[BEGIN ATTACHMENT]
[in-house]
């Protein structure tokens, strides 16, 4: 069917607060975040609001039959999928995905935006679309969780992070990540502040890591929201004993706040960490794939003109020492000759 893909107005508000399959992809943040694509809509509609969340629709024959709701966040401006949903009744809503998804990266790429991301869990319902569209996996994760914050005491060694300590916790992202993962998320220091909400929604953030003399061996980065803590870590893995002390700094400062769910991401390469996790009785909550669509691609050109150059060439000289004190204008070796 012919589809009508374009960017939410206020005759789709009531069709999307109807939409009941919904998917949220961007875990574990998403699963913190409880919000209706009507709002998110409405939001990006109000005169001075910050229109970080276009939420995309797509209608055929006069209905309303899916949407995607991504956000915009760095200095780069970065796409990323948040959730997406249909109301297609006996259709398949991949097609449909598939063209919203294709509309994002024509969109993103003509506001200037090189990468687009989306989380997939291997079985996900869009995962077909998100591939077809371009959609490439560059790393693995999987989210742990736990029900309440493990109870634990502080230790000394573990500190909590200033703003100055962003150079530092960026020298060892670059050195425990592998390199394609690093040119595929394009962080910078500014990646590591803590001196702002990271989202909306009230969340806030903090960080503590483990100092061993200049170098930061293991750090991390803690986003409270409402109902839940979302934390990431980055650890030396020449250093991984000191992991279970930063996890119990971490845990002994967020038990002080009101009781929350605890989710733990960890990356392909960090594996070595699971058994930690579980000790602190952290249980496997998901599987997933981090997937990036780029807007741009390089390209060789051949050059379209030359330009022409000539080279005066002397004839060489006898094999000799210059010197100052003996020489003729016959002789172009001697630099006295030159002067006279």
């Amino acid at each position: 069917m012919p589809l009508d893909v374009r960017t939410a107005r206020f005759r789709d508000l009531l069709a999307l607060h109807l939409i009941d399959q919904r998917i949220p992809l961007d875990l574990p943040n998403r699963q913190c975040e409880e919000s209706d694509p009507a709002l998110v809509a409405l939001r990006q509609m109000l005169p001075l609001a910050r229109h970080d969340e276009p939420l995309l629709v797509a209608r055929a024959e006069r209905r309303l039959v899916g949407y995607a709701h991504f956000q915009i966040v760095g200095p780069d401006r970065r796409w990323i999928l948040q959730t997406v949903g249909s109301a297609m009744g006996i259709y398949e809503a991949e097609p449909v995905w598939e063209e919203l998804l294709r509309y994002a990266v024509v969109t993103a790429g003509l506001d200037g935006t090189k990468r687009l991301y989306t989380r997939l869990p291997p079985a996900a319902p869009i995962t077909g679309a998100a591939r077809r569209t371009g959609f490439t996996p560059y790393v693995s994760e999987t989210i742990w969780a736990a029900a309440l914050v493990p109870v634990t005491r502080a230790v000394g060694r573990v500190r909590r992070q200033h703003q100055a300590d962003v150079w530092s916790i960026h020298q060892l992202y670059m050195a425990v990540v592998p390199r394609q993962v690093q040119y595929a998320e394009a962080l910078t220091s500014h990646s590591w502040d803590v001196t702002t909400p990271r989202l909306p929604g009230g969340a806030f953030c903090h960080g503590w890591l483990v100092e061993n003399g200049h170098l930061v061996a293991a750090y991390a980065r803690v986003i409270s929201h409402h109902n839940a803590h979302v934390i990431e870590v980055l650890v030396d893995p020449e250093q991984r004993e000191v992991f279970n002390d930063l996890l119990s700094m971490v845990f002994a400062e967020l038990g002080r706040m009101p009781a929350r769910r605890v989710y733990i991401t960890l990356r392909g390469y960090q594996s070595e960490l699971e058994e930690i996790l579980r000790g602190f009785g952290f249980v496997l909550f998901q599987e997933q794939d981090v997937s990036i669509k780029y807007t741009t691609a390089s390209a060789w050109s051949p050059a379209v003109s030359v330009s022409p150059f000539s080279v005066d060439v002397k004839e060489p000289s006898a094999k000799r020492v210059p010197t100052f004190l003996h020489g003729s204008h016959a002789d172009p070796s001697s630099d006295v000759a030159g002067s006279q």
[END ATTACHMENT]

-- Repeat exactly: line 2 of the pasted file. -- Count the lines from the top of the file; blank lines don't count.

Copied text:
């Protein structure tokens, strides 16, 4: 069917607060975040609001039959999928995905935006679309969780992070990540502040890591929201004993706040960490794939003109020492000759 893909107005508000399959992809943040694509809509509609969340629709024959709701966040401006949903009744809503998804990266790429991301869990319902569209996996994760914050005491060694300590916790992202993962998320220091909400929604953030003399061996980065803590870590893995002390700094400062769910991401390469996790009785909550669509691609050109150059060439000289004190204008070796 012919589809009508374009960017939410206020005759789709009531069709999307109807939409009941919904998917949220961007875990574990998403699963913190409880919000209706009507709002998110409405939001990006109000005169001075910050229109970080276009939420995309797509209608055929006069209905309303899916949407995607991504956000915009760095200095780069970065796409990323948040959730997406249909109301297609006996259709398949991949097609449909598939063209919203294709509309994002024509969109993103003509506001200037090189990468687009989306989380997939291997079985996900869009995962077909998100591939077809371009959609490439560059790393693995999987989210742990736990029900309440493990109870634990502080230790000394573990500190909590200033703003100055962003150079530092960026020298060892670059050195425990592998390199394609690093040119595929394009962080910078500014990646590591803590001196702002990271989202909306009230969340806030903090960080503590483990100092061993200049170098930061293991750090991390803690986003409270409402109902839940979302934390990431980055650890030396020449250093991984000191992991279970930063996890119990971490845990002994967020038990002080009101009781929350605890989710733990960890990356392909960090594996070595699971058994930690579980000790602190952290249980496997998901599987997933981090997937990036780029807007741009390089390209060789051949050059379209030359330009022409000539080279005066002397004839060489006898094999000799210059010197100052003996020489003729016959002789172009001697630099006295030159002067006279």